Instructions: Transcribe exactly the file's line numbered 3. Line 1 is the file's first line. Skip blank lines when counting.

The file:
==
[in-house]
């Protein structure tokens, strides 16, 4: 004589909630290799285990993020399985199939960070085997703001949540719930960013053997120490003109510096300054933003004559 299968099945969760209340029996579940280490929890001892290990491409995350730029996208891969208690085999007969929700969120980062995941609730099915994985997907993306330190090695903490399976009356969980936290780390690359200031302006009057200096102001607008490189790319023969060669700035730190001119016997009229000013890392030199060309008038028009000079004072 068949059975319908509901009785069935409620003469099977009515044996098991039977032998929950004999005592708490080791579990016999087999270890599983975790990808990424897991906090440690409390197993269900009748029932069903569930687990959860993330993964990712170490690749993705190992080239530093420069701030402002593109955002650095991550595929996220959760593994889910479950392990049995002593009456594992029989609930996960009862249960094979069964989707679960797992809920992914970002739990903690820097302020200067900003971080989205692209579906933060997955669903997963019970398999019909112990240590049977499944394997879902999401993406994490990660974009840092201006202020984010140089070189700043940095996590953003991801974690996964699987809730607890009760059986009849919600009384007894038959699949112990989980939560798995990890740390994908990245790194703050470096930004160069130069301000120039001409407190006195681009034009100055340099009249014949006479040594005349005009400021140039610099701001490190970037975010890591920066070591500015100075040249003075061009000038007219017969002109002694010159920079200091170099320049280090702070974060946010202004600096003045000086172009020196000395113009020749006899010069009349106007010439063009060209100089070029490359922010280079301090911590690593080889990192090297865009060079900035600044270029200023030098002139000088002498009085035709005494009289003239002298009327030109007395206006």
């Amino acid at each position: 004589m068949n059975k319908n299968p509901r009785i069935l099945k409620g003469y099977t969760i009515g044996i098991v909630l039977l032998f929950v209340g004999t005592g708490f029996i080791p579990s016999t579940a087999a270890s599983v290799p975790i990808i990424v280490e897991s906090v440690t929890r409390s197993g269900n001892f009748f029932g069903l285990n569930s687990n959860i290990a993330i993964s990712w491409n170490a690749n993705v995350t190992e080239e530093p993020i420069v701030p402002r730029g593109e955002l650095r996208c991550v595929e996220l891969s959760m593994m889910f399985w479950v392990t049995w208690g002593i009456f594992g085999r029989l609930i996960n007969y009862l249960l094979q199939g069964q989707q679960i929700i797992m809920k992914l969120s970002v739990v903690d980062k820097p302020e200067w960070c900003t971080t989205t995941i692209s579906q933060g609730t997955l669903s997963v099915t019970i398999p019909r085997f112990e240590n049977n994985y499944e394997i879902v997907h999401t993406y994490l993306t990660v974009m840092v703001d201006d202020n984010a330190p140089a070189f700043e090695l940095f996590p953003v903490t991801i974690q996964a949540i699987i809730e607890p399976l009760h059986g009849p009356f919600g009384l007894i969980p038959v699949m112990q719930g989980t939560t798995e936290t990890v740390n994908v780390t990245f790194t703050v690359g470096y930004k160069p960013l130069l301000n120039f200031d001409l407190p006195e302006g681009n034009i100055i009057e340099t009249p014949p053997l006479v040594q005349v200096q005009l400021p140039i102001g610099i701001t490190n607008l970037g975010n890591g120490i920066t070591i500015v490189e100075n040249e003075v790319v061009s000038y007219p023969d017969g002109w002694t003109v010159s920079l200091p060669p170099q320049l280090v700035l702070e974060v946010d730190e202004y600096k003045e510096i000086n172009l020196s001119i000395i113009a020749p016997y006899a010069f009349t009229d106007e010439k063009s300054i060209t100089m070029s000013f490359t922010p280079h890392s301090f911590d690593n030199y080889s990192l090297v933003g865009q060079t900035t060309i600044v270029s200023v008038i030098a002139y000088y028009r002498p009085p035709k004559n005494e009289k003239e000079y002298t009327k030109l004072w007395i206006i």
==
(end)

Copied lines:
């Amino acid at each position: 004589m068949n059975k319908n299968p509901r009785i069935l099945k409620g003469y099977t969760i009515g044996i098991v909630l039977l032998f929950v209340g004999t005592g708490f029996i080791p579990s016999t579940a087999a270890s599983v290799p975790i990808i990424v280490e897991s906090v440690t929890r409390s197993g269900n001892f009748f029932g069903l285990n569930s687990n959860i290990a993330i993964s990712w491409n170490a690749n993705v995350t190992e080239e530093p993020i420069v701030p402002r730029g593109e955002l650095r996208c991550v595929e996220l891969s959760m593994m889910f399985w479950v392990t049995w208690g002593i009456f594992g085999r029989l609930i996960n007969y009862l249960l094979q199939g069964q989707q679960i929700i797992m809920k992914l969120s970002v739990v903690d980062k820097p302020e200067w960070c900003t971080t989205t995941i692209s579906q933060g609730t997955l669903s997963v099915t019970i398999p019909r085997f112990e240590n049977n994985y499944e394997i879902v997907h999401t993406y994490l993306t990660v974009m840092v703001d201006d202020n984010a330190p140089a070189f700043e090695l940095f996590p953003v903490t991801i974690q996964a949540i699987i809730e607890p399976l009760h059986g009849p009356f919600g009384l007894i969980p038959v699949m112990q719930g989980t939560t798995e936290t990890v740390n994908v780390t990245f790194t703050v690359g470096y930004k160069p960013l130069l301000n120039f200031d001409l407190p006195e302006g681009n034009i100055i009057e340099t009249p014949p053997l006479v040594q005349v200096q005009l400021p140039i102001g610099i701001t490190n607008l970037g975010n890591g120490i920066t070591i500015v490189e100075n040249e003075v790319v061009s000038y007219p023969d017969g002109w002694t003109v010159s920079l200091p060669p170099q320049l280090v700035l702070e974060v946010d730190e202004y600096k003045e510096i000086n172009l020196s001119i000395i113009a020749p016997y006899a010069f009349t009229d106007e010439k063009s300054i060209t100089m070029s000013f490359t922010p280079h890392s301090f911590d690593n030199y080889s990192l090297v933003g865009q060079t900035t060309i600044v270029s200023v008038i030098a002139y000088y028009r002498p009085p035709k004559n005494e009289k003239e000079y002298t009327k030109l004072w007395i206006i």